Pride and Prejudice
is the novel most Jane Austen readers seem to prefer; I think in many cases because it's the only one they've read. Mr Darcy
is certainly an attractive
hero, with his brooding romanticism
, a Heathcliff
with good breeding and pots of money; but quite as much as Mr Darcy I like her other books' heroes: Captain Wentworth, Mr Tilney, Mr Knightley. Elizabeth Bennet
is the most spirited
of heroines, and perhaps the one most readers can identify with best, but I prefer Anne Wentworth
and Emma Woodhouse
is an ever better comedy, and Persuasion
is the more heartfelt romance
. But enough of that: I don't want to slag off Pride and Prejudice
; it's just that if that's all you've read of Jane's, you haven't read Jane Austen.
Mr Bingley is the amiable and eligible young man recently settled at Netherfield Park, in the vicinity of the Bennet family, with his two beautiful sisters and his surly, haughty, but unspeakably handsome (and rich) friend Mr Darcy. This sets Mrs Bennet aflutter in her quest to see her eldest daughter Jane Bennet married. It turns out that the sweet-tempered Jane and the amiable Mr Bingley do hit it off straight away, and his two catty sisters become instant bosom friends of Jane.
Mr Darcy observes and sneers and declines to condescend. He sees the second daughter, Elizabeth Bennet, and thinks her merely tolerable. Elizabeth however is not one to wish for or seek the odious Mr Darcy's good opinion. But when Jane is forced to stay awhile at the Bingleys' from having caught cold (which was her mother's intention), Elizabeth walks across the wet fields to be with her, to the horror of the Misses Bingley and to the dawning admiration of Mr Darcy.
Another newcomer to the town of Meryton is Mr Wickham, a dashing young ex-officer, very agreable (as it is spelled in JA), and who becomes friendly with Elizabeth. The presence of soldiers excites the giddy hearts of the foolish youngest girls, Kitty and Lydia (Mary is a bookish prig and uninterested), but Elizabeth and Wickham find much natural sympathy in each other. She is distressed to learn that Mr Darcy had been the cause of grave harm to Mr Wickham, having failed and been callous in his undertakings as a guardian to him, a responsibility inherited from his father. For this reason Mr Wickham is poor. This further increases Elizabeth's dislike of Darcy.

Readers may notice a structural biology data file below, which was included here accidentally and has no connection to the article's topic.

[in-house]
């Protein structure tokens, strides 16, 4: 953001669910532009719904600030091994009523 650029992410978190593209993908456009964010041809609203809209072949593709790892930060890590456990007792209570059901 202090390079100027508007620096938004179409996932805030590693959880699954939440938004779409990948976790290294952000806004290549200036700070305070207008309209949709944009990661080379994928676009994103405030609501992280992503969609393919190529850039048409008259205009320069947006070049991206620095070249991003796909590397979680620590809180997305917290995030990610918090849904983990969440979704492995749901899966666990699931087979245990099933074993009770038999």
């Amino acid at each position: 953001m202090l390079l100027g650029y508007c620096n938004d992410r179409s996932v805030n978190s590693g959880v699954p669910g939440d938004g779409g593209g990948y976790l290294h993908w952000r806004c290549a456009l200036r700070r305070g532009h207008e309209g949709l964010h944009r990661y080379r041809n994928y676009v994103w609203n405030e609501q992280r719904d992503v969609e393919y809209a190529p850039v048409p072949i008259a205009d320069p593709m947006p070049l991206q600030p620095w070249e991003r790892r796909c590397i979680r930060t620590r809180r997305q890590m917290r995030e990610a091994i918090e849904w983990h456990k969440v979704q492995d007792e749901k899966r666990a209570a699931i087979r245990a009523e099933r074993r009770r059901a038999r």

The five daughters of Mr Bennet will never be rich, because his property has an entail, which means it will go to a distant cousin, Mr Collins, a clergyman. On receiving a letter of introduction from him, proposing a visit, Mr Bennet, a lover of the absurd, is delighted, because it is clear that the Rev. Mr Collins is an exceptionally silly, unctuous, pompous sort of man. (The name of Collins has passed into the English language for his high-flown letters of empty gratitude.)
Mr Collins means to take a wife, and aware of his eventual depriving them of their estate, thinks a Bennet wife would be an honourable thing. His gracious and noble patroness, the (disgustingly haughty) Lady Catherine de Bourgh has condescended (in between arranging what the weather is to be) to inform him that it sets a good example for clergymen to be married. Lady Catherine's opinion is law, so he scuttles over and slimes his way into the Bennet household, and courts Jane.
On hearing a hint of Jane's attachment to Bingley, he drops her and courts Elizabeth. She rejects him politely. He rubs his hands and says that of course young ladies always make a coy pretence of refusing the one they mean to accept. Elizabeth (coy!?) tries to make it very clear that No means NO. Eventually Mr Collins gives up and proposes to the next-door neighbour, Elizabeth's best friend Charlotte Lucas, to her sadness. Charlotte wants an establishment and accepts.
Mr Bingley's party leaves the area before any definite engagement with Jane had been established. She is very cast down about this, but is so lacking in confidence of her own desirability that she puts up with it stoically; but Elizabeth is once more angry with Mr Darcy, who she knows was instrumental in forcing his easy-going friend to give up Jane.
Elizabeth visits Charlotte and consequently gets to meet the fearsome Lady Catherine de Bourgh. At this point Mr Darcy comes to visit his aunt. To Elizabeth's immense surprise she receives a proposal from him: she turns him down and tells him what she thinks of him, and that so much of his behaviour has been ungentlemanly. This shocks him into rethinking, and he explains his behaviour in a long letter. Now, with the truth about Mr Wickham revealed, she begins to doubt, and to respect Mr Darcy more.
She accepts an invitation from her aunt and uncle to tour the country with them, Derbyshire and the Lake District. In Derbyshire lies Pemberley, the magnificent seat of the Darcy family. They take the tour of it (Mr Darcy is not at home, fortunately): Elizabeth's feelings soften again (oh deary, I've begun crying as I'm typing) when she sees the love and devotion that his housekeeper and other old retainers show for Mr Darcy, holding him up as an example of goodness and rectitude and kindness.
Unlooked-for, Mr Darcy himself arrives. Disaster erupts when news of an elopement reaches them. He takes part in the search for the errant lovers; and Elizabeth sees what a truly good person he is. They do, of course, get reconciled and fall into each other's arms, and live happily ever after (as do Jane and Bingley). Their pride and prejudice are overcome.